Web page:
Never Say Never. We’ve all heard that adage a million times and why is that? Because so often when one says 'I will never ….' somewhere down the road those words come back to haunt us. Things change and it’s so easy to do that thing we said we would never do. If I said it once, I’ve said it one hundred times …. 'I will never have an artificial Christmas tree. It goes against my grain. I love the smell of a freshly cut evergreen in the house. blah, blah, blah'  Alas, my own words have come back to haunt me.

For my entire life, some of my best memories are the annual trek to the Christmas tree lot strung with holiday lights to choose the perfect tree. We never went to a tree farm with hack saw to cut down a fresh tree. Although, there was that one Christmas back in 1965 when my mother thought it was a great idea to trim the top of the blue spruce pine situated at the corner of our house for our tree that year. So on a cold December day (ya see, December was always a bitterly cold and snowy month on the calendar before global warming), the four of us kids and my Mom watched Dad as he sawed and sawed and sawed to slice through the trunk of the tree. We were all so excited as Dad dragged the tree to the back door of the house. And that’s as far as he got with that tree as there was no way it would fit through the door. We all had a good laugh except Dad who never thought cutting that tree was a good idea in the first place. Dad was right! That was the day we all learned that in the expanse of the outdoors, things look a lot smaller. But I digress.

Every December my husband and I do the trek to the nursery to spend a small fortune for a tree, throw it in the back of the truck, lug it up the stairs and through the house to the perfect spot in front of the french doors. Every year as I look at the trail of pine needles, I say ‘I can see why people buy an artificial tree; no needles, no mess, no cleanup, no watering, no lugging up the stairs.’  Well, this year is different because the day after we purchased our tree last year, we went online to purchase an artificial tree. I cannot believe I’m even saying artificial tree!   By the way, it’s the best time to buy as all trees were 50% off at Balsam Hill. So, this is the first year with our new tree. We are so happy we went this route and even up close, the tree looks real and best of all … no needles, no mess, no cleanup, no watering. Never Say Never!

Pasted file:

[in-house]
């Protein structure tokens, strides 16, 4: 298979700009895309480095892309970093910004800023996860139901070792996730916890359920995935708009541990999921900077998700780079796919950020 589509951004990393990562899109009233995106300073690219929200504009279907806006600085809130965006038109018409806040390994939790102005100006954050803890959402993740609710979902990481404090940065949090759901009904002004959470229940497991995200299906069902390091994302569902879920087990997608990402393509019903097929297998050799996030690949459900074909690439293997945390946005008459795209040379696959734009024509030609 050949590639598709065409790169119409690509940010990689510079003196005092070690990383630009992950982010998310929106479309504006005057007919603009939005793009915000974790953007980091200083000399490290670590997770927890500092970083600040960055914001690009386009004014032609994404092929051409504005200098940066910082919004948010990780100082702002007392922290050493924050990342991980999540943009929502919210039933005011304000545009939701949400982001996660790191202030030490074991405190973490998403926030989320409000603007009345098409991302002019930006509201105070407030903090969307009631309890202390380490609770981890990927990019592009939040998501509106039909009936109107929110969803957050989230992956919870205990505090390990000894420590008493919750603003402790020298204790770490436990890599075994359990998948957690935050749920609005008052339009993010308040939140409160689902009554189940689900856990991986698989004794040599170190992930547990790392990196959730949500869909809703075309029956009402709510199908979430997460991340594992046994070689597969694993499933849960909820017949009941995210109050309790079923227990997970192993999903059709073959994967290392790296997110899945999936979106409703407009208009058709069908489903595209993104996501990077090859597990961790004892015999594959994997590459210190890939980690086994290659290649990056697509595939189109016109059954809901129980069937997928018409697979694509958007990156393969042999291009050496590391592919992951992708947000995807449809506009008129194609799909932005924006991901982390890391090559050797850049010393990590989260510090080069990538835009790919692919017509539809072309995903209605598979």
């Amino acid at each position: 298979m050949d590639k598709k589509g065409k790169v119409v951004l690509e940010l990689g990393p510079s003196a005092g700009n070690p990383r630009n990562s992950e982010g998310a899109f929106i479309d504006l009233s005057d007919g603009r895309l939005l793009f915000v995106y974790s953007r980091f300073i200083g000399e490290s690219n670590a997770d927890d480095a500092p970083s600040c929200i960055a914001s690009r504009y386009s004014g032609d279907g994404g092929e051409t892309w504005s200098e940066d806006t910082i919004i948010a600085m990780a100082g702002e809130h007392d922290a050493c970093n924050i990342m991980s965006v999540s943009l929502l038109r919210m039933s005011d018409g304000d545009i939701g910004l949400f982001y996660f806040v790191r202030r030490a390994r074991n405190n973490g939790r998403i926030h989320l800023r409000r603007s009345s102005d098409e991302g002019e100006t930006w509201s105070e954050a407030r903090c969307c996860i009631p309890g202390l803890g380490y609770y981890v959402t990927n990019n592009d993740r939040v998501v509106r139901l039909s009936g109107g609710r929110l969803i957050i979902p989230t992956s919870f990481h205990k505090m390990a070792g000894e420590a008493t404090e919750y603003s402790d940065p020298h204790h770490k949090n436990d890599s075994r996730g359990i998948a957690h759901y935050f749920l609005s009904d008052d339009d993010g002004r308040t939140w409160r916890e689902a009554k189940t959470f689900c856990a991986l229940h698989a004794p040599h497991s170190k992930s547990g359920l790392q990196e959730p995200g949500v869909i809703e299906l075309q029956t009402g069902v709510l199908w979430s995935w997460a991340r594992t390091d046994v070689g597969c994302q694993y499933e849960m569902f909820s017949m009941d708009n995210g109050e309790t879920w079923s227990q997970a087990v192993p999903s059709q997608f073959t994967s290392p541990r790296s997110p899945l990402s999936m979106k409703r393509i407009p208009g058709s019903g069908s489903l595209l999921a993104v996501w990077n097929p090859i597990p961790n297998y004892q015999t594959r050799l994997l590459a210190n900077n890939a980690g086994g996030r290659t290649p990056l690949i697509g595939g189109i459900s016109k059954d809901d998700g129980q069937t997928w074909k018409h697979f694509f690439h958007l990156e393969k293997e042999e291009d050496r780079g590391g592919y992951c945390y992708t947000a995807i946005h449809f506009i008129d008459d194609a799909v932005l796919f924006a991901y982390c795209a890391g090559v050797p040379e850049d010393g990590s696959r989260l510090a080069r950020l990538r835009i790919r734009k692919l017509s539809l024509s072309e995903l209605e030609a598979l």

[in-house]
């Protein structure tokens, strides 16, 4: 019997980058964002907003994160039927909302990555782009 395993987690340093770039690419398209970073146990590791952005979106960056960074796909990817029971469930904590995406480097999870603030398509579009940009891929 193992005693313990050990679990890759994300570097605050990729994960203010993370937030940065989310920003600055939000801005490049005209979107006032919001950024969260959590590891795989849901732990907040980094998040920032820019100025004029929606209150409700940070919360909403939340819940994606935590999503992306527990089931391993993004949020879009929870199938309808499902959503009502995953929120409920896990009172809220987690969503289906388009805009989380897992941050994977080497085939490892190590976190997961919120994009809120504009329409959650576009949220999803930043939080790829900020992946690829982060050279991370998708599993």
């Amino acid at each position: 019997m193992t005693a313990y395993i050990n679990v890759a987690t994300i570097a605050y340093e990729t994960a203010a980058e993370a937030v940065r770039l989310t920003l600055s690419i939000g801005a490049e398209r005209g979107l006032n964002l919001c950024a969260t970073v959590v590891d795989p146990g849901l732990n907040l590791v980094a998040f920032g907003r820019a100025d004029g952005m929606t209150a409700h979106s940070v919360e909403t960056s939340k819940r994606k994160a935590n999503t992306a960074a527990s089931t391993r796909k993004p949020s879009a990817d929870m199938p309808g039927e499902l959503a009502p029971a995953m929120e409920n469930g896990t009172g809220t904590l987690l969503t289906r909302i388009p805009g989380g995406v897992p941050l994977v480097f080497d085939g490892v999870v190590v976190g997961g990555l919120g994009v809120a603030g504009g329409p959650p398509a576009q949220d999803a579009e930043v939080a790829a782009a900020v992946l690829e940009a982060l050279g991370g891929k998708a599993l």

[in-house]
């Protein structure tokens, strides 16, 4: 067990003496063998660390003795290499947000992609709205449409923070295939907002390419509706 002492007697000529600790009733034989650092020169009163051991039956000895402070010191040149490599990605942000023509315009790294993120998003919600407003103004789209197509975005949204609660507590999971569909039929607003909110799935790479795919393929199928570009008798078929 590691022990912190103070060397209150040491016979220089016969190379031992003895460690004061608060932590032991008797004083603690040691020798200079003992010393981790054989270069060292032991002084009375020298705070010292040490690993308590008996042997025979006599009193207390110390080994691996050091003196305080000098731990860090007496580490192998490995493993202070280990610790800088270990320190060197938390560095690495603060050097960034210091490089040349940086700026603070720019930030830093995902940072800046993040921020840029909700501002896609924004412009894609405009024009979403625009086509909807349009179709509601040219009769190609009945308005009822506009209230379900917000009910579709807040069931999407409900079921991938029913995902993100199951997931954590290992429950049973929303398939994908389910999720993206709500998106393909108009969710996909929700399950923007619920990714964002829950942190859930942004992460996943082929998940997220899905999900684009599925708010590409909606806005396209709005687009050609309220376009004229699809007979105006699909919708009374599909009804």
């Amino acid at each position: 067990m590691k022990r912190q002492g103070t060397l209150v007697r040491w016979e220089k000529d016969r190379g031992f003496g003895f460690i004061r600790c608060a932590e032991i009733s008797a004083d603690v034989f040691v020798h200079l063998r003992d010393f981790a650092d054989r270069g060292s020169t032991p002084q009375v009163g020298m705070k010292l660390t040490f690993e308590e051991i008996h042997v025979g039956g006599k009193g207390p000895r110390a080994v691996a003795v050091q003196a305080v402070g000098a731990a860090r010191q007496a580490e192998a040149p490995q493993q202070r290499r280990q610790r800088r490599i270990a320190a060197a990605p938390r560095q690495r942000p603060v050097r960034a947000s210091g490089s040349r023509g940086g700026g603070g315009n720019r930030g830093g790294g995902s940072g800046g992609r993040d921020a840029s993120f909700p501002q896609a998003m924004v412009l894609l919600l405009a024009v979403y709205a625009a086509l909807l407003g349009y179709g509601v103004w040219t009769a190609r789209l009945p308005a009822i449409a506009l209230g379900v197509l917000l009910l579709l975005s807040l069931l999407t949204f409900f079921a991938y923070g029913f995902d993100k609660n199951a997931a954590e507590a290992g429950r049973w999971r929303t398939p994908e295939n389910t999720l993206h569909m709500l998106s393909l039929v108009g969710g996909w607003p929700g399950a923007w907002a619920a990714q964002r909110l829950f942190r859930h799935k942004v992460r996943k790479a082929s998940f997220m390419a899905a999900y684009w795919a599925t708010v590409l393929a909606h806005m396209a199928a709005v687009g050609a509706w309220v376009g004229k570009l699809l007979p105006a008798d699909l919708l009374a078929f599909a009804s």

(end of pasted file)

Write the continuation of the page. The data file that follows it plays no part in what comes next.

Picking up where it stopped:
This is a simple holiday cocktail. After all the decorating, shopping, wrapping, cooking and baking, kick your feet up and sip on a no-fuss, delightful libation. Sit back and admire your Christmas tree.

Holly Berry Cocktail
Cranberry Juice
Whole Cranberries (optional)

Pour Cranberry Juice into a flute glass, filling halfway. Fill remainder of glass with Champagne.
Garnish with Cranberries.


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Every year I plan to start my holiday baking in October so there is plenty of time before December arrives to upload Christmas cookies to the blog. Well, maybe next year!  It’s mid-December and no holiday cookies. I’ve rolled out a couple of designs but haven’t had time to decorate them. It’s been a busy season with birthday parties and travel. So lookie here at all my holiday cookies going back five years ago to my first blog Christmas. I’m also including some very easy drop cookies and more which can be baked any time of the year and whipped up in an afternoon. New subscribers may enjoy reading the accompanying anecdotes while  long-time subscribers may enjoy a re-read. How is your holiday baking coming along?